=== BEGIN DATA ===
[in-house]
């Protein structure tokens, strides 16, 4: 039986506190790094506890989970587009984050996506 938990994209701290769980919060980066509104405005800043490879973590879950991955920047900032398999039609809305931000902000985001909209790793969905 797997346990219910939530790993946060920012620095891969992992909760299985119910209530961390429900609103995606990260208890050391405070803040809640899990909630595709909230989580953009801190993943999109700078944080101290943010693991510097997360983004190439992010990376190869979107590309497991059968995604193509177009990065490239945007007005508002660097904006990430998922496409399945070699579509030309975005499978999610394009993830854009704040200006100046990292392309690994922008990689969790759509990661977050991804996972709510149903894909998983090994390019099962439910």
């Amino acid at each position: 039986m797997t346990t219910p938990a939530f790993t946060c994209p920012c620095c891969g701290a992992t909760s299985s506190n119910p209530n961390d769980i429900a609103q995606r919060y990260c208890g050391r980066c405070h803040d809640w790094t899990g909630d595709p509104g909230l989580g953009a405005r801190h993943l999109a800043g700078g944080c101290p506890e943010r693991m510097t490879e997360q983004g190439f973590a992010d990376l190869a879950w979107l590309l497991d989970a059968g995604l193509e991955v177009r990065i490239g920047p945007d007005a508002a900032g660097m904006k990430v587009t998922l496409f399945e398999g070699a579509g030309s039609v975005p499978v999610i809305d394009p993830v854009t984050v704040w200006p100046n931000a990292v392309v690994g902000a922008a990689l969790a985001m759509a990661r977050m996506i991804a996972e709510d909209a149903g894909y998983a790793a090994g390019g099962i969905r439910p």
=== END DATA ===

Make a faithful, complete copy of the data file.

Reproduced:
[in-house]
């Protein structure tokens, strides 16, 4: 039986506190790094506890989970587009984050996506 938990994209701290769980919060980066509104405005800043490879973590879950991955920047900032398999039609809305931000902000985001909209790793969905 797997346990219910939530790993946060920012620095891969992992909760299985119910209530961390429900609103995606990260208890050391405070803040809640899990909630595709909230989580953009801190993943999109700078944080101290943010693991510097997360983004190439992010990376190869979107590309497991059968995604193509177009990065490239945007007005508002660097904006990430998922496409399945070699579509030309975005499978999610394009993830854009704040200006100046990292392309690994922008990689969790759509990661977050991804996972709510149903894909998983090994390019099962439910």
């Amino acid at each position: 039986m797997t346990t219910p938990a939530f790993t946060c994209p920012c620095c891969g701290a992992t909760s299985s506190n119910p209530n961390d769980i429900a609103q995606r919060y990260c208890g050391r980066c405070h803040d809640w790094t899990g909630d595709p509104g909230l989580g953009a405005r801190h993943l999109a800043g700078g944080c101290p506890e943010r693991m510097t490879e997360q983004g190439f973590a992010d990376l190869a879950w979107l590309l497991d989970a059968g995604l193509e991955v177009r990065i490239g920047p945007d007005a508002a900032g660097m904006k990430v587009t998922l496409f399945e398999g070699a579509g030309s039609v975005p499978v999610i809305d394009p993830v854009t984050v704040w200006p100046n931000a990292v392309v690994g902000a922008a990689l969790a985001m759509a990661r977050m996506i991804a996972e709510d909209a149903g894909y998983a790793a090994g390019g099962i969905r439910p």